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Harvesting of freshwater microalgae with microbial bioflocculant: a pilot-scale study

Overview of attention for article published in Biotechnology for Biofuels, January 2016
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Title
Harvesting of freshwater microalgae with microbial bioflocculant: a pilot-scale study
Published in
Biotechnology for Biofuels, January 2016
DOI 10.1186/s13068-016-0458-5
Pubmed ID
Authors

Ndikubwimana, Theoneste, Zeng, Xianhai, Murwanashyaka, Theophile, Manirafasha, Emmanuel, He, Ning, Shao, Wenyao, Lu, Yinghua

Abstract

Nowadays, bioflocculation is considered as a potential technology that could be able to alleviate microalgae dewatering cost regarded as the cornerstone hindrance of their full-scale application. However, most bioflocculation studies reported are laboratory scales. This study examined a pilot-scale and in situ flocculation of freshwater microalgae Desmodesmus brasiliensis by microbial bioflocculant. Biochemical composition of microalgal biomass was analyzed to evaluate the applicability of bioflocculation for microalgae-based biofuel production. The flocculation efficiency >98 % was achieved at both pilot-scale and in situ treatment. Bioflocculation is simple, effective, economic, and environmentally friendly. Even though total proteins recovered from biomass harvested by centrifugation and that harvested by bioflocculation were significantly different, there was no significant difference in total carbohydrates and total lipids recovered from either biomass harvested by centrifugation or biomass harvested by bioflocculation. The results herein presented, doubtlessly demonstrated that the γ-PGA bioflocculant produced by Bacillus licheniformis CGMCC 2876 is applicable for commercial-scale microalgae harvesting. In addition, bioflocculation process cost could greatly be reduced by in situ operation as no investment cost is needed for a separate flocculation tank and mixing device. Furthermore, bioflocculation method developed is a worthy microalgae harvesting method for algal-based biofuel production.Graphical abstractThe addition of bioflocculant to microalgae cultures followed by mixing elicits, the formation of heavy flocs which settle out by gravity sedimentation in a relatively short settling time.

Twitter Demographics

The data shown below were collected from the profile of 1 tweeter who shared this research output. Click here to find out more about how the information was compiled.

Mendeley readers

The data shown below were compiled from readership statistics for 156 Mendeley readers of this research output. Click here to see the associated Mendeley record.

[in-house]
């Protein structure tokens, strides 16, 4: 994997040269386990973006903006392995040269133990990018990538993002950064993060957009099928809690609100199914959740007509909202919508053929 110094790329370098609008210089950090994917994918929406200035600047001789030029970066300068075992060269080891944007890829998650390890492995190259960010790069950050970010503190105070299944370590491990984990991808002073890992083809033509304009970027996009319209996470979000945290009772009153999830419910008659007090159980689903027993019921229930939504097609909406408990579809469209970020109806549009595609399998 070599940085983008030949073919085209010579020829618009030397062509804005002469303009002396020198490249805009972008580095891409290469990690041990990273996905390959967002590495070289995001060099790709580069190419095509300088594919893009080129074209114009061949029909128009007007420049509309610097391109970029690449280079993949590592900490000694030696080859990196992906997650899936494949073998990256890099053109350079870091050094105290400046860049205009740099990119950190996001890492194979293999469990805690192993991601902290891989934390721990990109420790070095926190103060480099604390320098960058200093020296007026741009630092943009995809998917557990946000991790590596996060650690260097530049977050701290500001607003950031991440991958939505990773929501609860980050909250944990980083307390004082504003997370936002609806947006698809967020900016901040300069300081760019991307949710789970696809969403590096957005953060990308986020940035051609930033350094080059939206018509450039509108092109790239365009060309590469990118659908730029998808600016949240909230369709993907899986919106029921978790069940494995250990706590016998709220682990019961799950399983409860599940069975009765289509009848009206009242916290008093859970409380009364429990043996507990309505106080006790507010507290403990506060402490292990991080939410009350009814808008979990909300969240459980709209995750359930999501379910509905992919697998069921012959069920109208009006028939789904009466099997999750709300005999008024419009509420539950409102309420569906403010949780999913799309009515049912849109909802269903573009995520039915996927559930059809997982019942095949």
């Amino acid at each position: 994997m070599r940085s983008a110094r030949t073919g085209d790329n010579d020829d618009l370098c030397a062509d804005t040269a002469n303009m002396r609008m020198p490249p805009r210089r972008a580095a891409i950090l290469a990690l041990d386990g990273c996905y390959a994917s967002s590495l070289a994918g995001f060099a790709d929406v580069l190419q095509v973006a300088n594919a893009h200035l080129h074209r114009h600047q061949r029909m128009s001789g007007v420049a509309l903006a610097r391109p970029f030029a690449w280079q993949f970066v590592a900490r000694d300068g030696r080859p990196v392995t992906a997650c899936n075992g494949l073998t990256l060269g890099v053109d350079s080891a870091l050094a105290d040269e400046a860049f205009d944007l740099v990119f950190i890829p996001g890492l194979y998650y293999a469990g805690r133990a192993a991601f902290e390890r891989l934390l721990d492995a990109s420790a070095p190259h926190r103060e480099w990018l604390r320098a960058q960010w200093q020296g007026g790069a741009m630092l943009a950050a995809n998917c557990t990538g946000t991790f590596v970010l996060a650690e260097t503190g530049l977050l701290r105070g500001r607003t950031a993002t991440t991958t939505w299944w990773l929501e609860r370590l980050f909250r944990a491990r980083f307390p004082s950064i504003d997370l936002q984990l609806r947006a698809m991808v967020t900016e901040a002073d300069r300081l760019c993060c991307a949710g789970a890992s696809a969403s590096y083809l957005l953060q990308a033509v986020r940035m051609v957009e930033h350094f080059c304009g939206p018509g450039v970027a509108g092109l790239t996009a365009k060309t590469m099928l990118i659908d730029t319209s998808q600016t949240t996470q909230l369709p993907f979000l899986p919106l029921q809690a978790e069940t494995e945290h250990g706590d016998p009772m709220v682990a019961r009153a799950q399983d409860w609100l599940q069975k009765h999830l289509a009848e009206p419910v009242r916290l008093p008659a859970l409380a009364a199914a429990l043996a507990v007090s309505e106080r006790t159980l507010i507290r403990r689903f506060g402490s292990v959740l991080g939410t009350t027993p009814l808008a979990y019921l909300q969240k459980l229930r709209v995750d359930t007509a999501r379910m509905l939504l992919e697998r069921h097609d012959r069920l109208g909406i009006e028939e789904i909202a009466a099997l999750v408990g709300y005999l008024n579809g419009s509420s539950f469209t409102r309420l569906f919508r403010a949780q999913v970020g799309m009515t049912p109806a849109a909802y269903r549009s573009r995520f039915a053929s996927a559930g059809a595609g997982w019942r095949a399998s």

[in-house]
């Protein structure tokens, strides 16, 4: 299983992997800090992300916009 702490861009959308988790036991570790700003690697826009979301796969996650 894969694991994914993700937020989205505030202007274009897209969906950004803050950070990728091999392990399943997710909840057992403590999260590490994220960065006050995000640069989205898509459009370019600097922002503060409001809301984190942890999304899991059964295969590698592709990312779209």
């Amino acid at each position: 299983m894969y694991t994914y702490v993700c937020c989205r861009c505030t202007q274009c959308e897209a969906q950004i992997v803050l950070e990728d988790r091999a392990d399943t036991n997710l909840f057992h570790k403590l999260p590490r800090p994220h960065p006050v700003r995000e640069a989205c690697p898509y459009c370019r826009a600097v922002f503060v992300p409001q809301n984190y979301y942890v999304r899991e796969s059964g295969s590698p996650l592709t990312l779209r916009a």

Geographical breakdown

Country Count As %
Nepal 1 <1%
United States 1 <1%
Belgium 1 <1%
Australia 1 <1%
Unknown 152 97%

Demographic breakdown

Readers by professional status Count As %
Student > Bachelor 28 18%
Student > Ph. D. Student 24 15%
Student > Master 23 15%
Researcher 19 12%
Student > Doctoral Student 9 6%
Other 23 15%
Unknown 30 19%
Readers by discipline Count As %
Engineering 26 17%
Agricultural and Biological Sciences 24 15%
Environmental Science 15 10%
Biochemistry, Genetics and Molecular Biology 15 10%
Chemical Engineering 13 8%
Other 15 10%
Unknown 48 31%

Attention Score in Context

This research output has an Altmetric Attention Score of 1. This is our high-level measure of the quality and quantity of online attention that it has received. This Attention Score, as well as the ranking and number of research outputs shown below, was calculated when the research output was last mentioned on 01 March 2016.
All research outputs
#18,444,553
of 22,852,911 outputs
Outputs from Biotechnology for Biofuels
#1,048
of 1,395 outputs
Outputs of similar age
#284,450
of 393,602 outputs
Outputs of similar age from Biotechnology for Biofuels
#40
of 71 outputs
Altmetric has tracked 22,852,911 research outputs across all sources so far. This one is in the 11th percentile – i.e., 11% of other outputs scored the same or lower than it.
So far Altmetric has tracked 1,395 research outputs from this source. They receive a mean Attention Score of 4.8. This one is in the 13th percentile – i.e., 13% of its peers scored the same or lower than it.
Older research outputs will score higher simply because they've had more time to accumulate mentions. To account for age we can compare this Altmetric Attention Score to the 393,602 tracked outputs that were published within six weeks on either side of this one in any source. This one is in the 15th percentile – i.e., 15% of its contemporaries scored the same or lower than it.
We're also able to compare this research output to 71 others from the same source and published within six weeks on either side of this one. This one is in the 23rd percentile – i.e., 23% of its contemporaries scored the same or lower than it.